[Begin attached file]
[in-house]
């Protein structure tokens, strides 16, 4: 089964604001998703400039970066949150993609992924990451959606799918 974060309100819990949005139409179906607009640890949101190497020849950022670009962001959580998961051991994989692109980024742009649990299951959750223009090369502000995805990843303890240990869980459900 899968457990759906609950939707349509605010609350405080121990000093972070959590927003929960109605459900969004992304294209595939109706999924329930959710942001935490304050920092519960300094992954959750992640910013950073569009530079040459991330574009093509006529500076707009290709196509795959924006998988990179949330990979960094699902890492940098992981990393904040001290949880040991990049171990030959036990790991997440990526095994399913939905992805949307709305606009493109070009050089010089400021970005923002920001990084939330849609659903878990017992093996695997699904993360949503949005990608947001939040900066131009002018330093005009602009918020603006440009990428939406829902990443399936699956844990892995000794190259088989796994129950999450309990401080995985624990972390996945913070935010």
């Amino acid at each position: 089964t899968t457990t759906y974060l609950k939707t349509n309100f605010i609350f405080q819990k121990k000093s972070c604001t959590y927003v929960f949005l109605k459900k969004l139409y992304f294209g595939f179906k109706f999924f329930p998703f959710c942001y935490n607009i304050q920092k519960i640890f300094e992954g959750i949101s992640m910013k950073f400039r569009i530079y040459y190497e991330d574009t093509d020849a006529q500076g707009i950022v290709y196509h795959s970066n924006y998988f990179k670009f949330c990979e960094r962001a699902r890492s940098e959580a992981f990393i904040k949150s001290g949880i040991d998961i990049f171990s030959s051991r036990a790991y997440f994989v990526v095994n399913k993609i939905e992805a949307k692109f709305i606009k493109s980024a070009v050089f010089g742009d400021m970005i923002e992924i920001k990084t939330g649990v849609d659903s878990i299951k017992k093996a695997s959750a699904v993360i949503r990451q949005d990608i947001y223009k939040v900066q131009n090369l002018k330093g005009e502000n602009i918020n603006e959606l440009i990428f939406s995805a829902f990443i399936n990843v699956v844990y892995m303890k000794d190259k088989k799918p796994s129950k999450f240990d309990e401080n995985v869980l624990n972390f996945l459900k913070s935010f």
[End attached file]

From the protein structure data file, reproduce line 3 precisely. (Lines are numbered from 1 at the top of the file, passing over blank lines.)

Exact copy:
């Amino acid at each position: 089964t899968t457990t759906y974060l609950k939707t349509n309100f605010i609350f405080q819990k121990k000093s972070c604001t959590y927003v929960f949005l109605k459900k969004l139409y992304f294209g595939f179906k109706f999924f329930p998703f959710c942001y935490n607009i304050q920092k519960i640890f300094e992954g959750i949101s992640m910013k950073f400039r569009i530079y040459y190497e991330d574009t093509d020849a006529q500076g707009i950022v290709y196509h795959s970066n924006y998988f990179k670009f949330c990979e960094r962001a699902r890492s940098e959580a992981f990393i904040k949150s001290g949880i040991d998961i990049f171990s030959s051991r036990a790991y997440f994989v990526v095994n399913k993609i939905e992805a949307k692109f709305i606009k493109s980024a070009v050089f010089g742009d400021m970005i923002e992924i920001k990084t939330g649990v849609d659903s878990i299951k017992k093996a695997s959750a699904v993360i949503r990451q949005d990608i947001y223009k939040v900066q131009n090369l002018k330093g005009e502000n602009i918020n603006e959606l440009i990428f939406s995805a829902f990443i399936n990843v699956v844990y892995m303890k000794d190259k088989k799918p796994s129950k999450f240990d309990e401080n995985v869980l624990n972390f996945l459900k913070s935010f």